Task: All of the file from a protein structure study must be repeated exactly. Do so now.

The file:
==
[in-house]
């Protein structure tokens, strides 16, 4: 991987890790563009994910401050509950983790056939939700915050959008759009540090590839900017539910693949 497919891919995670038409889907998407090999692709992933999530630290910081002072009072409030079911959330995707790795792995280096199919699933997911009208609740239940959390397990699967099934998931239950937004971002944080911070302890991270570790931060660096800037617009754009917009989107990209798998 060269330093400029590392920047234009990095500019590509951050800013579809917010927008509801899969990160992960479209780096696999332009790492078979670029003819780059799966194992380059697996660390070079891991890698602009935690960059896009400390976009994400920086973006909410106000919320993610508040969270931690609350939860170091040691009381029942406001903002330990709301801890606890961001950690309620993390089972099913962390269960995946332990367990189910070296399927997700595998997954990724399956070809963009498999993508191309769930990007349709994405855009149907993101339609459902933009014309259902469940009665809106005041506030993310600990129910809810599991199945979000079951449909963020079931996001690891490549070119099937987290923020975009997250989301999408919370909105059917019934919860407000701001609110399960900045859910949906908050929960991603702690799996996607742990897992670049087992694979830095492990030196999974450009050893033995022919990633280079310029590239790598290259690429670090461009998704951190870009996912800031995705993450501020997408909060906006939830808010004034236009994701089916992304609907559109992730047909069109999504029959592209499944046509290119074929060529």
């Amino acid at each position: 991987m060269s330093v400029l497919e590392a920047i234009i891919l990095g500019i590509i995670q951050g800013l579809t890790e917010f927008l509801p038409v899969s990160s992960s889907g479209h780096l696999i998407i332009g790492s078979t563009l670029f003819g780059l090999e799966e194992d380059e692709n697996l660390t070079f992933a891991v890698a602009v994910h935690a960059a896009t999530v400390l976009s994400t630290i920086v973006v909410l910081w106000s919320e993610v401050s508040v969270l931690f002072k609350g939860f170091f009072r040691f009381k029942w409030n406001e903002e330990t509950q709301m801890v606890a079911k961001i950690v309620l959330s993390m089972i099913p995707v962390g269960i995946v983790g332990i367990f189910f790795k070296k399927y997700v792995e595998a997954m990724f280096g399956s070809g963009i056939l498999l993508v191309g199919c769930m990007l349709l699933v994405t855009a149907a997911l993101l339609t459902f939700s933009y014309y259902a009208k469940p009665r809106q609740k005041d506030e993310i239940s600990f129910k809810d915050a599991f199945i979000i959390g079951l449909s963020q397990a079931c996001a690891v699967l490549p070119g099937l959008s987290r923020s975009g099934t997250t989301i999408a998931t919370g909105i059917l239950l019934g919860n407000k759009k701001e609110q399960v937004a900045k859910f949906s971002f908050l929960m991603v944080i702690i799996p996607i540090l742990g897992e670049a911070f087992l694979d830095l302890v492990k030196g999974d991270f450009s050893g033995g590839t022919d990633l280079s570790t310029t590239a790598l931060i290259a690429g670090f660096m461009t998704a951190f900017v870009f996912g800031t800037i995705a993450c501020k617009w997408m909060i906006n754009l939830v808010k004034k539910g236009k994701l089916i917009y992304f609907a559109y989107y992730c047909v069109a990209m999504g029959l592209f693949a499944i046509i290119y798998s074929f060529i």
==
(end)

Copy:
[in-house]
């Protein structure tokens, strides 16, 4: 991987890790563009994910401050509950983790056939939700915050959008759009540090590839900017539910693949 497919891919995670038409889907998407090999692709992933999530630290910081002072009072409030079911959330995707790795792995280096199919699933997911009208609740239940959390397990699967099934998931239950937004971002944080911070302890991270570790931060660096800037617009754009917009989107990209798998 060269330093400029590392920047234009990095500019590509951050800013579809917010927008509801899969990160992960479209780096696999332009790492078979670029003819780059799966194992380059697996660390070079891991890698602009935690960059896009400390976009994400920086973006909410106000919320993610508040969270931690609350939860170091040691009381029942406001903002330990709301801890606890961001950690309620993390089972099913962390269960995946332990367990189910070296399927997700595998997954990724399956070809963009498999993508191309769930990007349709994405855009149907993101339609459902933009014309259902469940009665809106005041506030993310600990129910809810599991199945979000079951449909963020079931996001690891490549070119099937987290923020975009997250989301999408919370909105059917019934919860407000701001609110399960900045859910949906908050929960991603702690799996996607742990897992670049087992694979830095492990030196999974450009050893033995022919990633280079310029590239790598290259690429670090461009998704951190870009996912800031995705993450501020997408909060906006939830808010004034236009994701089916992304609907559109992730047909069109999504029959592209499944046509290119074929060529």
């Amino acid at each position: 991987m060269s330093v400029l497919e590392a920047i234009i891919l990095g500019i590509i995670q951050g800013l579809t890790e917010f927008l509801p038409v899969s990160s992960s889907g479209h780096l696999i998407i332009g790492s078979t563009l670029f003819g780059l090999e799966e194992d380059e692709n697996l660390t070079f992933a891991v890698a602009v994910h935690a960059a896009t999530v400390l976009s994400t630290i920086v973006v909410l910081w106000s919320e993610v401050s508040v969270l931690f002072k609350g939860f170091f009072r040691f009381k029942w409030n406001e903002e330990t509950q709301m801890v606890a079911k961001i950690v309620l959330s993390m089972i099913p995707v962390g269960i995946v983790g332990i367990f189910f790795k070296k399927y997700v792995e595998a997954m990724f280096g399956s070809g963009i056939l498999l993508v191309g199919c769930m990007l349709l699933v994405t855009a149907a997911l993101l339609t459902f939700s933009y014309y259902a009208k469940p009665r809106q609740k005041d506030e993310i239940s600990f129910k809810d915050a599991f199945i979000i959390g079951l449909s963020q397990a079931c996001a690891v699967l490549p070119g099937l959008s987290r923020s975009g099934t997250t989301i999408a998931t919370g909105i059917l239950l019934g919860n407000k759009k701001e609110q399960v937004a900045k859910f949906s971002f908050l929960m991603v944080i702690i799996p996607i540090l742990g897992e670049a911070f087992l694979d830095l302890v492990k030196g999974d991270f450009s050893g033995g590839t022919d990633l280079s570790t310029t590239a790598l931060i290259a690429g670090f660096m461009t998704a951190f900017v870009f996912g800031t800037i995705a993450c501020k617009w997408m909060i906006n754009l939830v808010k004034k539910g236009k994701l089916i917009y992304f609907a559109y989107y992730c047909v069109a990209m999504g029959l592209f693949a499944i046509i290119y798998s074929f060529i």